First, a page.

By Tohid Ismail
Before attempting to work out the gravity of this conflict, it is important – and increasingly becoming difficult – to establish the different powers involved. The first, of course, is the Syrian government under Assad. In direct opposition to it are the countless factions that make up the Syrian rebels – ranging from terrorist organisations such as ISIS, to those backed by the West (often cited is the ‘Free Syrian Army’ – although the composition of this force is open to speculation). The USA, the UK and NATO powers hold bases around the Middle East from the wars they have fought in the region over the past century. They started with a minimal role in the conflict, slowly escalating when warnings given to the Syrian government were ignored, and now taking the form of air-attacks and funding for ‘moderate’ rebels.
Initially this seemed a predictable Western intervention that would eventually result in the disposal of Assad in a way similar to Gaddafi. Except it’s utterly different, and far more dangerous. The Kremlin, perhaps in classic Soviet fashion – with a crippling economy and suffering from economic sanctions – stamped its foot. And it is this that means Assad, suited and as aesthetically unpleasant as ever, is still able to roam the confines of the Syrian presidential palace. Complicating the situation further is the financial aid and more direct means supplied by Iran and Lebanon in support of Assad, and Turkey and Saudi Arabia for the anti-Assad forces.
All these states being involved begs the question of what on earth they are fighting for. The answer is changing with every day the war continues. It started as an effort to dispose of a dictator as part of the Arab Spring and has now progressed to a Cold-War-esque power struggle between East and West. However, to simply mark this as a new ‘Cold War’ would be naïve and a gross simplification. Indeed, this is no Vietnam, where the US was funding and fighting for one side, and the Russians for another. Rather there are no clear sides. As Boris Johnson’s failed effort to increase sanctions against Russia at the G7 meeting last week showed, the West is far from united. Trump’s entrance into the White House and Britain’s exit from Brussels has stirred up a cocktail of tension within NATO and the western bloc. Russia too is unsure of who its allies really are – having been relatively ambivalent about its support for Iran, or even Assad. However, now they have committed – and this has been key in what has regressed into a game of ‘my interest versus yours.’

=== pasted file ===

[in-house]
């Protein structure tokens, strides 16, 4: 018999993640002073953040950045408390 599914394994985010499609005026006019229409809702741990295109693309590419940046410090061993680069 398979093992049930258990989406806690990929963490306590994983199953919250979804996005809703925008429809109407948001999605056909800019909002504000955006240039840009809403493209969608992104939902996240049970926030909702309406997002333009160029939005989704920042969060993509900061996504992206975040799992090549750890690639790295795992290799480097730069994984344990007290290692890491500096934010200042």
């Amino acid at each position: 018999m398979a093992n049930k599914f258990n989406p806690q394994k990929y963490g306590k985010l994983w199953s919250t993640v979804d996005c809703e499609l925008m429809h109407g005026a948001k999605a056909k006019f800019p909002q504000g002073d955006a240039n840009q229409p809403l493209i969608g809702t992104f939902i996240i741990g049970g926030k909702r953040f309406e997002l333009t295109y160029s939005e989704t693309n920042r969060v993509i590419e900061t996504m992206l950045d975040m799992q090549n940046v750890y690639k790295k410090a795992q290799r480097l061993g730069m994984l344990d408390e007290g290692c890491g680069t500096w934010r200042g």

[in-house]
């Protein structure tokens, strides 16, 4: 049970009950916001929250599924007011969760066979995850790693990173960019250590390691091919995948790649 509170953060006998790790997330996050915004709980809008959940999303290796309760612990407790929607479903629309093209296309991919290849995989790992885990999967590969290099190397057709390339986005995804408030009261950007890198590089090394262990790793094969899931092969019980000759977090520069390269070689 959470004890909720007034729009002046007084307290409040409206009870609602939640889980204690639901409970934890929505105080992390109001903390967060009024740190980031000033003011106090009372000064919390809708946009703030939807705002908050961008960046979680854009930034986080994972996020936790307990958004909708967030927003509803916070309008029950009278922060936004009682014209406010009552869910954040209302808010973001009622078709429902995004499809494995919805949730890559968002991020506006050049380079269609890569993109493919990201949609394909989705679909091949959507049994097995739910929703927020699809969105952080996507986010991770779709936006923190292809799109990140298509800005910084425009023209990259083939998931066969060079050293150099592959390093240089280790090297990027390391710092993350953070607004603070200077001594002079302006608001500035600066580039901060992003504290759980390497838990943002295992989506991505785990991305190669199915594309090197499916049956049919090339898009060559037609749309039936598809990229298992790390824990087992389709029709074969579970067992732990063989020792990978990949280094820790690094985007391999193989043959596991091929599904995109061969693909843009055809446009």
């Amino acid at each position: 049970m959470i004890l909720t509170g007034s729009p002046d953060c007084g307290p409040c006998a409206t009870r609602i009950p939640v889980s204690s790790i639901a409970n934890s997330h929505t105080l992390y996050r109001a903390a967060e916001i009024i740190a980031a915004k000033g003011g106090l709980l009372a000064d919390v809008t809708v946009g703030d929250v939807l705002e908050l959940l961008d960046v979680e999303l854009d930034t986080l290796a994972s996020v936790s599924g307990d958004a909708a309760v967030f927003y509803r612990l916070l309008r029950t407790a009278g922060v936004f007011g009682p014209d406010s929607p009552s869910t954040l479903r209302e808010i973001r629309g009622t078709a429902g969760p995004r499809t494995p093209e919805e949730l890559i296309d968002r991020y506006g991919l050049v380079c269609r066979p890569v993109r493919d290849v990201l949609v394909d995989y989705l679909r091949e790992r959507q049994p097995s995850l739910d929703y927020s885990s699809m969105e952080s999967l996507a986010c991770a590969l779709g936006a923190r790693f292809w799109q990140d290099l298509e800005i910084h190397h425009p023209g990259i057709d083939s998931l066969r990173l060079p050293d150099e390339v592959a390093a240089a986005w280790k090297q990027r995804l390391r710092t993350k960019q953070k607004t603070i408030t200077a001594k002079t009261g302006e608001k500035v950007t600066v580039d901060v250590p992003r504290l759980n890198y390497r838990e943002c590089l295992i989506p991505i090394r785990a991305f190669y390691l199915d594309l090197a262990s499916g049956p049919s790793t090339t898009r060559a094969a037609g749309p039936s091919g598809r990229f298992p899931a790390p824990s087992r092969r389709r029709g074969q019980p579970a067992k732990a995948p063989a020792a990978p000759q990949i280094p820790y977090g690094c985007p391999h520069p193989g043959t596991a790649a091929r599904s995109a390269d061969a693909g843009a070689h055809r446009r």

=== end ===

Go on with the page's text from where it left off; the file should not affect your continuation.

So with no clear sides, there shall be no clear answers. Rather, what we shall continue to witness is the superpowers of Russia and America, and the various periphery powers, make some noise when they feel they are being outplayed. In Trump’s airstrike, we saw not a reckless miscreant sitting in the Oval Office anxious to use his toys, but an action that took much thought and calculation. The US felt Russia and Assad were forgetting its presence on the Syrian stage. It was a warning not to use chemical weapons, but also symbolic of its continued global influence. Trump’s Tomahawk missiles were fired at a Syrian airbase not to achieve a specific goal but to send a signal that the US will not be bullied by Putin and Russia – and will flex its muscles without fear.
The question persists: is this the start of World War Three? The straight answer to this question is, at present, no. Well not if, by World War Three, one means a nuclear holocaust in which all are mutually assured of destruction. But if this means a large scale conventional war, starting in Syria and spreading through different parts of the Middle-East (as it very much already has) and calling all the world’s powers into action, then that is the way it has been heading of late. In this process, however, it is not us that will be hurt; it is not us that will have to see our loved ones crushed physically and emotionally; it is not us that will have to cross oceans to find a place of safety; and it is not us that will be born into a war and see nothing else in our lifetimes. For this may be a game of power to the politicians sitting in their oak-wood offices around the world, who can go back to their families at the end of a working day. But to others, the decisions they – or even we, in democratic countries – make, are the difference between life and death. Mr. Trump, Mr. Putin, Assad, King Salman or Erdogan require only the use of their tongue to launch a strike over the phone. But in this textbook power-play, children are seeing their parents perish before them, mothers are crying whilst they search for their offspring in bombed hospitals, in a war in which nobody can see an end, and many struggle to even find a beginning.
Photograph: Eusebius@Commons via Flickr